Turns out, Dr. P was at the hospital doing rounds anyway. She said it was a pleasure to hear from me because she was wondering how I had been doing on the new treatment. When she heard about the hives arrival, she was mad I hadn't called sooner because apparently they "get worse before they get better." I was in for a long week. She told me to stop the Tykerb immediately. She faxed a strong antibiotic order to my pharmacy. She told me not to take a bath, I would only make the hives worse.  So much for my oatmeal bath that had started this whole rampage.

To say I had a tail between my hive covered legs is an understatement.

Big Man had never been prouder of himself! Big Man was right, I was wrong. You heard it here first. I'm saying it publicly. He can save this blog post and refer to it forty years from now if the Real Housewives-style crazy ever makes another appearance in his house.

Two weeks worth of antibiotics later, the antibiotics are working wonders. I can take the Tykerb now and I don't break out anymore. I am feeling much more confident about this treatment plan.

More importantly,my face is my own again. I am no longer ashamed to leave the house, although I'm still wearing cashmere turtlenecks (but only because it's winter in Boston.) I no longer think of cancer every time I catch a glimpse of my reflection.

The wheels are back on. The train that is Bridget Kicking Cancer Butt shall continue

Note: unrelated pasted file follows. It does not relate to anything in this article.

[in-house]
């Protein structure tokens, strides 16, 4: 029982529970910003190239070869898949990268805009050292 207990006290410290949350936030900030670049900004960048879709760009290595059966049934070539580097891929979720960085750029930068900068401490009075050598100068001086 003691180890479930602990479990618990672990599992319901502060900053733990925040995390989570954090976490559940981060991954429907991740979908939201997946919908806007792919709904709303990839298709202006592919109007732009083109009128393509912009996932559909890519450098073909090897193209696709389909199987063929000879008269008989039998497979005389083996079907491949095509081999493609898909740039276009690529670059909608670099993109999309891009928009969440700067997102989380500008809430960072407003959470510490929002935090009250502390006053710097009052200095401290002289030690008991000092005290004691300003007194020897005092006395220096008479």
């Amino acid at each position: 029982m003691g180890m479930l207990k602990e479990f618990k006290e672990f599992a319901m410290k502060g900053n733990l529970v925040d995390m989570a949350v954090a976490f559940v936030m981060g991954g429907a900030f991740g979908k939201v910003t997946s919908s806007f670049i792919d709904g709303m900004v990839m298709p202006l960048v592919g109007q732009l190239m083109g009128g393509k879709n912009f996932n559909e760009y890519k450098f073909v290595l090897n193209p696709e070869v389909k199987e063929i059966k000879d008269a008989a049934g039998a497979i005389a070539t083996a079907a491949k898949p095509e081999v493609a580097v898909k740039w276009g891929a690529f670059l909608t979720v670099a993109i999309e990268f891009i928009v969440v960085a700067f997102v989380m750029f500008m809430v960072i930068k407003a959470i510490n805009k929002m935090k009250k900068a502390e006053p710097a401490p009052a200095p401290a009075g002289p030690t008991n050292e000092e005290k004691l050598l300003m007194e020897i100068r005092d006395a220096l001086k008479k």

Although, I will never live down the in-law embarrassment and I promise my in-laws a more civilized visit next time (and every time thereafter).

Last night was our typical Sunday dinner of roast chicken and "60 Minutes," Big Man poured himself a glass of wine and smiled at me as I was sitting down to the dinner table. He said, "You look pretty. You look like yourself. We're so lucky. I'm so lucky. I love you, Little"

Wow, what a difference a week makes!

And even bigger wow:
Wow, I'm a lucky woman!

Please, kind reader, tell me: Has anyone else had a Cancer-meltdown? I hope I'm not the only person who has allowed Cancer to make her a little ugly to the ones she loves, if only for a moment?


Jenny said...

I've been blessed enough to not face this - although maybe my mom did? One of the few times I think I might have been lucky to be away at school. Nope, in our house, it's the asthma-enduced steroid explosion. Nothing like a little "roid rage" to launch a woman way past her breaking point. How lucky are we to have husbands who just love us (and our stubborn ways) all the more after these episodes? Love you, Bridget! And I'm so glad that you aren't itchy any more! <3

Anonymous said...